LAMBDA Volume 27: Issue 1
Return of the NC Unity
Organizers hope to draw a diverse, statewide crowd for progressive
discussion on the intersections of sexuality and gender with religion,
class, race/ethnicity, sexuality, age, ability, and health
by Jermaine Caldwell
From the looks of it, the second
annual N.C. Unity Conference is far from falling prey to the sophomore jinx.
The conference brings together for a weekend sexual and gender minorities
and their straight allies from across the Southeast to a have a meeting
minds -- minds that will be focused on coming face to face with faith this
year as the theme of the conference is "Living Below the Bible Belt: The
Experiences of LGBTIQ Southerners."
Junior and Unity Conference Director Trevor Hoppe said parts of the
event are focused on sparking a dialogue surrounding "how people
reconcile being spiritual" and a sexual or gender minority as well as
how some "have demonstrated there is no need to reconcile."
Scheduled to appear this weekend are Mab Segrest, author and activist;
Skott Freedman, a bisexual activist who promises to educate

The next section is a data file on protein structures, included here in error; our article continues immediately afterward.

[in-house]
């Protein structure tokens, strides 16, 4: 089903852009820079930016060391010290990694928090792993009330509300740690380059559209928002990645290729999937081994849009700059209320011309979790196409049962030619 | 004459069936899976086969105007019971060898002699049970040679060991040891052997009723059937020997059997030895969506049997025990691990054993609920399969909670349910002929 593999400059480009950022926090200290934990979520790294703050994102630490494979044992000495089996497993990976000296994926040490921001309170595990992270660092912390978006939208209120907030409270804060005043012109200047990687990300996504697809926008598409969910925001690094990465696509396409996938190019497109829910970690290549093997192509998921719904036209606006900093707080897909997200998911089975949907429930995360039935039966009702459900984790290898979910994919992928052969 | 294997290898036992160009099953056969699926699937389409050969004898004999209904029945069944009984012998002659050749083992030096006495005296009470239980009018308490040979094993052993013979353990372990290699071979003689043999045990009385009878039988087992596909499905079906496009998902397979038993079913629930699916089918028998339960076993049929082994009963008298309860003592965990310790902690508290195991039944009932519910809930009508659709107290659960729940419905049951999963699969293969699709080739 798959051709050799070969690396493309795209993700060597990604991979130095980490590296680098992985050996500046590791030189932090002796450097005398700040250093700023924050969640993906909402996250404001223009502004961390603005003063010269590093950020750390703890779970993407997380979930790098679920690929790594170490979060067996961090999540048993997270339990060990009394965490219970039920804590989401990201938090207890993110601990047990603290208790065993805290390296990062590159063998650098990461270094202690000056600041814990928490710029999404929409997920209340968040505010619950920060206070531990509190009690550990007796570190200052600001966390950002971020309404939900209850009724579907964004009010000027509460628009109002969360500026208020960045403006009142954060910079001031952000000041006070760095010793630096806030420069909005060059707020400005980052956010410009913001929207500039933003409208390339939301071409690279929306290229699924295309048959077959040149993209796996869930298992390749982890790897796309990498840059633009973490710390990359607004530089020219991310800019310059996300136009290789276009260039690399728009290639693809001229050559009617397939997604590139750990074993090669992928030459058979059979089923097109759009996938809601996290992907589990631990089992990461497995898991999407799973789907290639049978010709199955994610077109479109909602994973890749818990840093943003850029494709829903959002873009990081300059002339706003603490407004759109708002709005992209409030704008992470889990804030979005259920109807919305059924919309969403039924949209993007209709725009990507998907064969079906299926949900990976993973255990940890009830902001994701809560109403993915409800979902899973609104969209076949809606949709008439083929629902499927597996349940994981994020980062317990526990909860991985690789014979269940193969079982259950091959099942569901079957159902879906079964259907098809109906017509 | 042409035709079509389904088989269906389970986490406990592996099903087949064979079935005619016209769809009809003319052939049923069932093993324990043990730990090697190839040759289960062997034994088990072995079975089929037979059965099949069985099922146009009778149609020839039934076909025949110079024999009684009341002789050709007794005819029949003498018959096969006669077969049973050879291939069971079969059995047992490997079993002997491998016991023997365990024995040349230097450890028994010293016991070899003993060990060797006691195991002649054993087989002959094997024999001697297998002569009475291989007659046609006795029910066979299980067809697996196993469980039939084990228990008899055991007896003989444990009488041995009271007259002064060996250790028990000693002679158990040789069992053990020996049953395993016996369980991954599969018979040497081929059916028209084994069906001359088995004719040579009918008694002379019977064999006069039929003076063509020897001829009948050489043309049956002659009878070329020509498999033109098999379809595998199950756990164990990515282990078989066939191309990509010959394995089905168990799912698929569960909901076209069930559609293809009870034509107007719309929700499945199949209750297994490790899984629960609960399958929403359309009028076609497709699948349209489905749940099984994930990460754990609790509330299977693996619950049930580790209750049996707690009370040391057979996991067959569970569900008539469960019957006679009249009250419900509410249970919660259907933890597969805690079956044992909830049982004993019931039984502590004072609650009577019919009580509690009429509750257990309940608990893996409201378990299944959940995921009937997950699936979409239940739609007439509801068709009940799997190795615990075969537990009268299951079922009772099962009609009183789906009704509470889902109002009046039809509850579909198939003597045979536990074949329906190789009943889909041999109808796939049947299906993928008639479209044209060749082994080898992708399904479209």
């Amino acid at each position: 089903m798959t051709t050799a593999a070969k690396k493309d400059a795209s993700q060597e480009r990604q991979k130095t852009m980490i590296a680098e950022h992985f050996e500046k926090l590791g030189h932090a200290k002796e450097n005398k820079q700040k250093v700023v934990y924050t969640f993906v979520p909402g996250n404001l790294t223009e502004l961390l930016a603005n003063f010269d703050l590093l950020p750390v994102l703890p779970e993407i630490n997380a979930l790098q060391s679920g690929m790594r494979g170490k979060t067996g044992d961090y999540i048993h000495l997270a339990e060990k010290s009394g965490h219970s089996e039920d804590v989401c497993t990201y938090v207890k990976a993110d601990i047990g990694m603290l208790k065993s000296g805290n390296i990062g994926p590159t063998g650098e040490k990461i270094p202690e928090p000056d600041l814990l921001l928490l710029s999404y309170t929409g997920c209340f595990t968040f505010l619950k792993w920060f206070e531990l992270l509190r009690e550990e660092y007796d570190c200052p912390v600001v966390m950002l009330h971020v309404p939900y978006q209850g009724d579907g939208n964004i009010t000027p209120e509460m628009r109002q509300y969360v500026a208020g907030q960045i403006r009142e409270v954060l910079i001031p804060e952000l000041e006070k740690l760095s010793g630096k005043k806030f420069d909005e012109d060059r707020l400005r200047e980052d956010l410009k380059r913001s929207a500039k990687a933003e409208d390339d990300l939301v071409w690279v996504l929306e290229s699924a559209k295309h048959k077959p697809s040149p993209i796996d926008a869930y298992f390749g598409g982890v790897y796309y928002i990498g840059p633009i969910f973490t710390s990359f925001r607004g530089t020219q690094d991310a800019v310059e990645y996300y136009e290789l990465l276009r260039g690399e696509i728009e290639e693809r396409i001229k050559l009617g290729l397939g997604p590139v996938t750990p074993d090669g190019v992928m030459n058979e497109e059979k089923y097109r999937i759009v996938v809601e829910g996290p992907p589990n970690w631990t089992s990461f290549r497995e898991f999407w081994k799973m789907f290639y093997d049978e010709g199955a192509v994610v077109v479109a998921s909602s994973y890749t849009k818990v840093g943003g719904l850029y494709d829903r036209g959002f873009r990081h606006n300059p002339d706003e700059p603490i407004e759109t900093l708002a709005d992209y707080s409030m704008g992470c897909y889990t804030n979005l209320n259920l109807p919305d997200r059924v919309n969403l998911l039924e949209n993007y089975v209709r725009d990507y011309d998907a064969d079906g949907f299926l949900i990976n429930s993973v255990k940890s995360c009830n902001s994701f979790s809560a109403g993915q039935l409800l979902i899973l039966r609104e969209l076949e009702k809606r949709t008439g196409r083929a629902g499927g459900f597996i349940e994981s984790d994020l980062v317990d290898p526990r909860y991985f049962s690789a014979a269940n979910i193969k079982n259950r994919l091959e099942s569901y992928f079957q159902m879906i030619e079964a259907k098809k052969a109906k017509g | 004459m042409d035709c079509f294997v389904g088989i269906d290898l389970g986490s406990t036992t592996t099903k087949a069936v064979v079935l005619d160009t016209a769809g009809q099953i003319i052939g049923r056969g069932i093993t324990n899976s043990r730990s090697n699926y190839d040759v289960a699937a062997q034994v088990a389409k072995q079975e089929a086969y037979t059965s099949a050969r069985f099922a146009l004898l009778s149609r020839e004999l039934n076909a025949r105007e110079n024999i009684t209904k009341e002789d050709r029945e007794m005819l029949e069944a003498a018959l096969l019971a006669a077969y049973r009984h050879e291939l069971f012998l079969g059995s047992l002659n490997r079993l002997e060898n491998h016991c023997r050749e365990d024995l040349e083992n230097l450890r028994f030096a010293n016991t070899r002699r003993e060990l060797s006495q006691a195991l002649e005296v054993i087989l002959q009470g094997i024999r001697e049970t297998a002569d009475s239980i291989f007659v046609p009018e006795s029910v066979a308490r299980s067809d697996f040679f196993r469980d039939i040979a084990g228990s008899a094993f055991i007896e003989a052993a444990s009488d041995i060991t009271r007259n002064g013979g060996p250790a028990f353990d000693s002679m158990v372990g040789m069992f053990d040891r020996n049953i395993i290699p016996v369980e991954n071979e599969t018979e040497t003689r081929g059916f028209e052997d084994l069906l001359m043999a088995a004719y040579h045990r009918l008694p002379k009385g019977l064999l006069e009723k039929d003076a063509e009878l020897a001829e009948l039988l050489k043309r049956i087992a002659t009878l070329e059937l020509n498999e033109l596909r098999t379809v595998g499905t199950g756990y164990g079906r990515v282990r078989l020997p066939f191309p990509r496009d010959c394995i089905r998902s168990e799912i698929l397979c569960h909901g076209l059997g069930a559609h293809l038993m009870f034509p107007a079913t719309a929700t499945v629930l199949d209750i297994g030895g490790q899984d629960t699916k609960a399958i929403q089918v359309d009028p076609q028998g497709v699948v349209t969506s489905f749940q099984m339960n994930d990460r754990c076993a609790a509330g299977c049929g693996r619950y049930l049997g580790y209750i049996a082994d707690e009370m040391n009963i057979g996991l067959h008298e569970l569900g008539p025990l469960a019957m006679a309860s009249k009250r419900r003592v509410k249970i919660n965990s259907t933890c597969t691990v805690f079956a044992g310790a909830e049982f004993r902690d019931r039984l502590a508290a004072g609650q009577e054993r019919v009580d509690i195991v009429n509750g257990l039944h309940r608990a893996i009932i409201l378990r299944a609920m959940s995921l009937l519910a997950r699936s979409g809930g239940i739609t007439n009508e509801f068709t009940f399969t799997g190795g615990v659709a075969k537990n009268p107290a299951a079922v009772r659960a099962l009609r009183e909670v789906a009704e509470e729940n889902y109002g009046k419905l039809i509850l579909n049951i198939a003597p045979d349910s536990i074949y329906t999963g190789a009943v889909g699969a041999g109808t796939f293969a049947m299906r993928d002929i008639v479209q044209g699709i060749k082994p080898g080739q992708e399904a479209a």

conference-goers on biphobia; singer-songwriter Erik Himan, who will
perform music with a R&B-folk fusion flare; and Nomy Lamm, who is
described as a "badass fatass jew dyke amputee, performance artist,
writer and activist."
Not only is the Unity Conference bringing in national names,
organizers also solicited people from around the Southeast to present
a mix of workshops. From professors to grassroots activists, ageism to
sexist language, sessions will no doubt fulfill the conference's
mission to "discuss the intersections of gender and sexuality with
ability, age, class, faith, health, and race/ethnicity; strategies for
effective grassroots organizing; and ... work that other LGBTQ
activists are doing in the Southeast."
The conference begins Friday with registration at 6:30 p.m., a plenary
session at 8 p.m. and Himan at 9:30 p.m.
Saturday will feature four sessions. Within each session, those
attending can pick which workshop they would like to attend from three
choices. That night will feature more entertainment and Segrest, who
is this year's keynote speaker. One of Segrest's more recent works is
Born to Belonging: Writing on Spirit and Justice.
More sessions are planed for Sunday, as well as a morning gathering
and a closing lunch. Organizers hope draw 150 to 200 participants with
their receptive and open approach.
"Anyone who has any interest
in the experience of LGBTIQ people should attend," Hoppe said. "We're
interested in creating a dialogue about how identities intersect with
one another because LGBTIQ identities are always negotiated by race,
class gender, faith and more."